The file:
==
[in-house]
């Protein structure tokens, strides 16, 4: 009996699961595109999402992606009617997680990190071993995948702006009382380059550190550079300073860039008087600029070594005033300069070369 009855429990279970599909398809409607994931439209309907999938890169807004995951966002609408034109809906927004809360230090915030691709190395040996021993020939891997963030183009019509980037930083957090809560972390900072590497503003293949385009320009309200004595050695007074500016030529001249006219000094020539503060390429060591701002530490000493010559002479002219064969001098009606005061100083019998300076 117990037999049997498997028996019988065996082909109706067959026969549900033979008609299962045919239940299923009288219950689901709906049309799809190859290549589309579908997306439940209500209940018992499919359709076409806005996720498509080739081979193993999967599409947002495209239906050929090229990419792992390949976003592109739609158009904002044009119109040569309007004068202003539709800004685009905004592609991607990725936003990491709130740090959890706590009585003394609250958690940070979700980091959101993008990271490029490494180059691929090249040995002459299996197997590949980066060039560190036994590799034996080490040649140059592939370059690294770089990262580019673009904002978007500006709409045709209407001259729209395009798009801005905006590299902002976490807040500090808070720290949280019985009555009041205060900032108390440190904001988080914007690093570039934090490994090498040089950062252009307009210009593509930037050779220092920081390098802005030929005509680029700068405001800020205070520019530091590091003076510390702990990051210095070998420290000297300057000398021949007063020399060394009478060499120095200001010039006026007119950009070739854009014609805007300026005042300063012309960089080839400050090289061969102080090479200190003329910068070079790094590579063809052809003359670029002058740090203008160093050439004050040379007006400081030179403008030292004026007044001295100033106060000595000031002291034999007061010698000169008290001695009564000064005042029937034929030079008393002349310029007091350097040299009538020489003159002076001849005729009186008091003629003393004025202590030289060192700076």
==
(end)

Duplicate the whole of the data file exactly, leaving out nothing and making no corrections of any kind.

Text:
[in-house]
């Protein structure tokens, strides 16, 4: 009996699961595109999402992606009617997680990190071993995948702006009382380059550190550079300073860039008087600029070594005033300069070369 009855429990279970599909398809409607994931439209309907999938890169807004995951966002609408034109809906927004809360230090915030691709190395040996021993020939891997963030183009019509980037930083957090809560972390900072590497503003293949385009320009309200004595050695007074500016030529001249006219000094020539503060390429060591701002530490000493010559002479002219064969001098009606005061100083019998300076 117990037999049997498997028996019988065996082909109706067959026969549900033979008609299962045919239940299923009288219950689901709906049309799809190859290549589309579908997306439940209500209940018992499919359709076409806005996720498509080739081979193993999967599409947002495209239906050929090229990419792992390949976003592109739609158009904002044009119109040569309007004068202003539709800004685009905004592609991607990725936003990491709130740090959890706590009585003394609250958690940070979700980091959101993008990271490029490494180059691929090249040995002459299996197997590949980066060039560190036994590799034996080490040649140059592939370059690294770089990262580019673009904002978007500006709409045709209407001259729209395009798009801005905006590299902002976490807040500090808070720290949280019985009555009041205060900032108390440190904001988080914007690093570039934090490994090498040089950062252009307009210009593509930037050779220092920081390098802005030929005509680029700068405001800020205070520019530091590091003076510390702990990051210095070998420290000297300057000398021949007063020399060394009478060499120095200001010039006026007119950009070739854009014609805007300026005042300063012309960089080839400050090289061969102080090479200190003329910068070079790094590579063809052809003359670029002058740090203008160093050439004050040379007006400081030179403008030292004026007044001295100033106060000595000031002291034999007061010698000169008290001695009564000064005042029937034929030079008393002349310029007091350097040299009538020489003159002076001849005729009186008091003629003393004025202590030289060192700076």